TCS Daily

No Pork Left Behind

By Veronique de Rugy - August 12, 2005 12:00 AM

Congress is frequently like a self-centered toddler who couldn't care less about the welfare of others. The transportation bill is the best example of that. The bill is two years overdue, billions of dollars higher than the President wanted and loaded with the kind of legislative projects that congressmen love to bring home to constituents at the expense of American taxpayers. Sadly, like a weak parent giving in to a child's temper tantrum, the President gave up what was left of his credibility as a fiscal conservative and signed the bill.

For two years now, the President has spoken about the need to be firm and to impose spending restraints on Congress. The White House repeatedly said he would veto any bill whose cost would exceed $284 billion -- a number that is much larger than the previous highway bill and thus hardly a benchmark of fiscal responsibility. In the end, the bill spends $2 billion above what Bush proposed. But Congress included an $8.5 billion "rescission" of past budget authority, a gimmick that essentially masks the total cost of the bill. Yet even with this flagrant disregard of White House veto threats, President Bush signed the bill.

The President's staff claims that this should be seen as the victory of fiscal conservatism over wasteful spending. Sure, they say, the final number is several $billion too high, but it is more important to focus on how much worse it could have been. Don Young, the Alaskan republican chairman of the House Transportation Committee, and other members wanted a more expansive $375 billion authorization bill. And this bill is $9 billion less than the Senate-passed version. In other words, the White House claims that it was aiming for restraint, it got it, so who cares about several billion dollars.

The American taxpayers do. They are the ones footing the bill, mainly through an 18.3-cent-per-gallon excise tax on gasoline. Moreover, restraint is nowhere to be seen in this bill. It includes over $24.1 billion for 6,500 earmarked projects across the country that have been sought and won by individual Senators and House members. Politicians always engage in pork-barrel antics rather than allowing funding decisions to be made by the states, but the highway bill sets a new record for greed.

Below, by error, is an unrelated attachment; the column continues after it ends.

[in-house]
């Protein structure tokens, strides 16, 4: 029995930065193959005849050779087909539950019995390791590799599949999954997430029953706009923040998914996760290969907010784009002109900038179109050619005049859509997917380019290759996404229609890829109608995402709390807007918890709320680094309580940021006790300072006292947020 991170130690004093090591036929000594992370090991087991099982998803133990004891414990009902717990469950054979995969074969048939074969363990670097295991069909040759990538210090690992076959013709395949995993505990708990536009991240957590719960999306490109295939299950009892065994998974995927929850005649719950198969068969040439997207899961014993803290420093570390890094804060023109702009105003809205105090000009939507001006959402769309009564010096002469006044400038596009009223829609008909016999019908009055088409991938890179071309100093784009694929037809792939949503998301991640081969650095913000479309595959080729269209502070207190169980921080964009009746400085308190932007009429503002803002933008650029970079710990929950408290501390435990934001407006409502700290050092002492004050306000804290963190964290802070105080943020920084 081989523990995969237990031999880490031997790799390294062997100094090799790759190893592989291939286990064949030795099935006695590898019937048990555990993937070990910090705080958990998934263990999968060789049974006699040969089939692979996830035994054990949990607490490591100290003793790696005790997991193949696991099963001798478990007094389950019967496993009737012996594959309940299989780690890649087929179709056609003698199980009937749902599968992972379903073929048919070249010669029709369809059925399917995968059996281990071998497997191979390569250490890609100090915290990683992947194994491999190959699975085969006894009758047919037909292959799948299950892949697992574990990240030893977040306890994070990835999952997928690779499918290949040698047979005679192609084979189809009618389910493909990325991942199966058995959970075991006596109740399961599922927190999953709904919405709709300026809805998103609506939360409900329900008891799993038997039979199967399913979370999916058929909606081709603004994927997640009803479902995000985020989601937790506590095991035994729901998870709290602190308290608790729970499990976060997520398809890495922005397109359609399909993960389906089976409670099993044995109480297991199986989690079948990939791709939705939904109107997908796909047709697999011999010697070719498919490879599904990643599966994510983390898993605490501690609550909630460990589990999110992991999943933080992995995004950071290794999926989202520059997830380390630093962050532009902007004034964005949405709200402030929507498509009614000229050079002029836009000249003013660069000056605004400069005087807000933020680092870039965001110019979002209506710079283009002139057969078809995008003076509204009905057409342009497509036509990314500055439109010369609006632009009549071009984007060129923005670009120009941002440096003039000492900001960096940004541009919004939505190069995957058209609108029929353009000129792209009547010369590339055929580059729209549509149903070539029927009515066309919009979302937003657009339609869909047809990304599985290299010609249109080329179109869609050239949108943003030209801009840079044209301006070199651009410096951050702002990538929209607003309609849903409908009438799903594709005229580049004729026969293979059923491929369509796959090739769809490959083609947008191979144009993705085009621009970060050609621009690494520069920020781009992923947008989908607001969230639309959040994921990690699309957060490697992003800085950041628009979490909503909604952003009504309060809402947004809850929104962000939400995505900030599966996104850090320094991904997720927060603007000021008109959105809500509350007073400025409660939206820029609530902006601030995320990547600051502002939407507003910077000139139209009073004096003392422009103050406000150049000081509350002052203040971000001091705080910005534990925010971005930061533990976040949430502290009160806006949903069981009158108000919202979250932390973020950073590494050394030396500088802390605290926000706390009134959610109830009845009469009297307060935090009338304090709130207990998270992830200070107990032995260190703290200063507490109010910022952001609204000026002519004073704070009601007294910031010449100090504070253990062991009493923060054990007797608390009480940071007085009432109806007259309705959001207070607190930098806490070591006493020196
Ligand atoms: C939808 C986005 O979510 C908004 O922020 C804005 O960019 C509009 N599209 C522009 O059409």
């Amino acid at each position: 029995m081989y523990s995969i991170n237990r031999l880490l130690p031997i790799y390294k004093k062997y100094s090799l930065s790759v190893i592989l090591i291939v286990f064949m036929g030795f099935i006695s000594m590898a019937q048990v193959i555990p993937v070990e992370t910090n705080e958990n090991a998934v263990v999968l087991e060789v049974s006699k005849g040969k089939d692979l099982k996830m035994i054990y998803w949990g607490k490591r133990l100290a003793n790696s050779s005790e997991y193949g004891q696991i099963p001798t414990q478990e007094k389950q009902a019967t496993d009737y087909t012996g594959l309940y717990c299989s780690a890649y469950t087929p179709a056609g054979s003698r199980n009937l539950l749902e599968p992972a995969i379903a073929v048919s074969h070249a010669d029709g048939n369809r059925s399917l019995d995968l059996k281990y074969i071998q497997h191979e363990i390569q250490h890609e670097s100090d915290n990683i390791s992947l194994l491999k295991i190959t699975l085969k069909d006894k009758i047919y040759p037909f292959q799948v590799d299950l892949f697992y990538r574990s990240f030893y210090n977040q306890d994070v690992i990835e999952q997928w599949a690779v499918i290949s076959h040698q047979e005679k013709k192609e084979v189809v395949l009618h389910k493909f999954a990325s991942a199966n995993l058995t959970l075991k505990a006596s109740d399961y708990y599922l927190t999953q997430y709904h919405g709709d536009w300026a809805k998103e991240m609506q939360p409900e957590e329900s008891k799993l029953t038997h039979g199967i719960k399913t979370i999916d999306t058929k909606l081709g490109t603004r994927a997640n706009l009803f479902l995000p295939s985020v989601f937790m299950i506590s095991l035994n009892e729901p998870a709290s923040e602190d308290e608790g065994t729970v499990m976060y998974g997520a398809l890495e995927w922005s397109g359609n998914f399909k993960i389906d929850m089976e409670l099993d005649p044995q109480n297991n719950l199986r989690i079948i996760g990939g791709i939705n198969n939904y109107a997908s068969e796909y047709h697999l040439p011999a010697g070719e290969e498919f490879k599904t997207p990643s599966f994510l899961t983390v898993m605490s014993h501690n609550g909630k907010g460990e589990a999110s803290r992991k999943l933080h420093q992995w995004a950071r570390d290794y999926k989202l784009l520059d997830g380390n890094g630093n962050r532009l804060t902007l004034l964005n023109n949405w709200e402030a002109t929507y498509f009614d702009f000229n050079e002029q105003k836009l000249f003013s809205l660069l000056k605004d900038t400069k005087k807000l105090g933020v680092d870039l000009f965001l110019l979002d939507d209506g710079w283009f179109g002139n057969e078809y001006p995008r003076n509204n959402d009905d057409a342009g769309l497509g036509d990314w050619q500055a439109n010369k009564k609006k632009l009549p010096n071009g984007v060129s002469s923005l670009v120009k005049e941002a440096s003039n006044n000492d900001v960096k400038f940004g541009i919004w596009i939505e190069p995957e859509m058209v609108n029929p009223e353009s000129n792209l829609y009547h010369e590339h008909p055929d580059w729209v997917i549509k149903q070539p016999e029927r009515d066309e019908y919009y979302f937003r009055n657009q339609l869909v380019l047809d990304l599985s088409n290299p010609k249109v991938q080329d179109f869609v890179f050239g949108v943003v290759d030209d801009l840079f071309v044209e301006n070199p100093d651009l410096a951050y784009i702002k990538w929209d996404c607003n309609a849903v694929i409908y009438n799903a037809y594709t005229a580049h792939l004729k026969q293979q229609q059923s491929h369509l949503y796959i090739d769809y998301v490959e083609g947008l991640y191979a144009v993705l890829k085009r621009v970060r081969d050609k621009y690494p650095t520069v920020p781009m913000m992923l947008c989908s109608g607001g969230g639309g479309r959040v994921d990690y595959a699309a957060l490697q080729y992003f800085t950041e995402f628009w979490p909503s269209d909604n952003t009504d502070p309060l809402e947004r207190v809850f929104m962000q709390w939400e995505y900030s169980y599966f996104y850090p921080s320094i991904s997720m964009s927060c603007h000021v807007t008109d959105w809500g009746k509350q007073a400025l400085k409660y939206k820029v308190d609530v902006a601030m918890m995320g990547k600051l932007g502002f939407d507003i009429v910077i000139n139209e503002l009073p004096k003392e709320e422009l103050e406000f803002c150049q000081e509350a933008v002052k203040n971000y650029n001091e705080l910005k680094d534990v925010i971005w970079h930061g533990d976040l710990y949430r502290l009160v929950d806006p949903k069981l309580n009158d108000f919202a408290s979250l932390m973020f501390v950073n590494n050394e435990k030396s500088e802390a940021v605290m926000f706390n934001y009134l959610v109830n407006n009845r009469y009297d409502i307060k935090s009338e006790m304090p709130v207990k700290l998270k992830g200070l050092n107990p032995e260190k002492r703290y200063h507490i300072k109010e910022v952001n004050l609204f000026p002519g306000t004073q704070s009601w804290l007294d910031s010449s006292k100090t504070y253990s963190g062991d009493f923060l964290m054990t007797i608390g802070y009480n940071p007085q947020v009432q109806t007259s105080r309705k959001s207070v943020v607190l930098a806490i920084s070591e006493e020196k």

Rep. Don Young, for instance, managed to get the 650,000 people in Alaska over 130 earmarked projects totaling nearly a billion dollars, including a $230 million dollar bridge to nowhere in Alaska which will be known now known as Don Young's Way. House Ways and Means Committee Chairman Bill Thomas (R-CA) secured $600 million for his home district of Bakersfield in California while his state is getting over $2.2 billion.

The Speaker of the House, Dennis Hastert (R-IL), who did most of the heavy lifting for the bill, did pretty well for himself and especially for his hometown of Aurora, Illinois where the President signed the bill. Aurora is getting at least $7 million worth of pork barrel projects while the state of Illinois will get over $1.2 billion of taxpayers' money, $500 million of which is due to the Speaker's strong-arm tactics.

The redistribution of taxpayer money among the states is based on political pull rather than objective need. Some states get swindled from the federal money-go-round year after year in terms of federal taxes paid versus federal spending received. By comparing taxes paid by residents of each state to data on federal spending by state, you find that states such as Florida and Texas routinely get less than 90 cents on every dollar sent to Washington while Alaska gets more than $5 dollars.

There is nothing like a transportation bill to get congressmen dreaming about their reelection campaign. They immediately imagine themselves standing at a ribbon cutting ceremony for a new highway and a new bridge that they've helped secure. Never mind, of course, that these jobs are paid with money taken away from taxpayers who need it to pay for their kids' school tuition, to make a mortgage payment, or to pay a hospital bill.

President Bush has been a big spender in the Lyndon Johnson tradition and he has cemented this unfortunate reputation by signing this transportation bill loaded with wasteful spending and budget gimmicks that hide the true cost from taxpayers.



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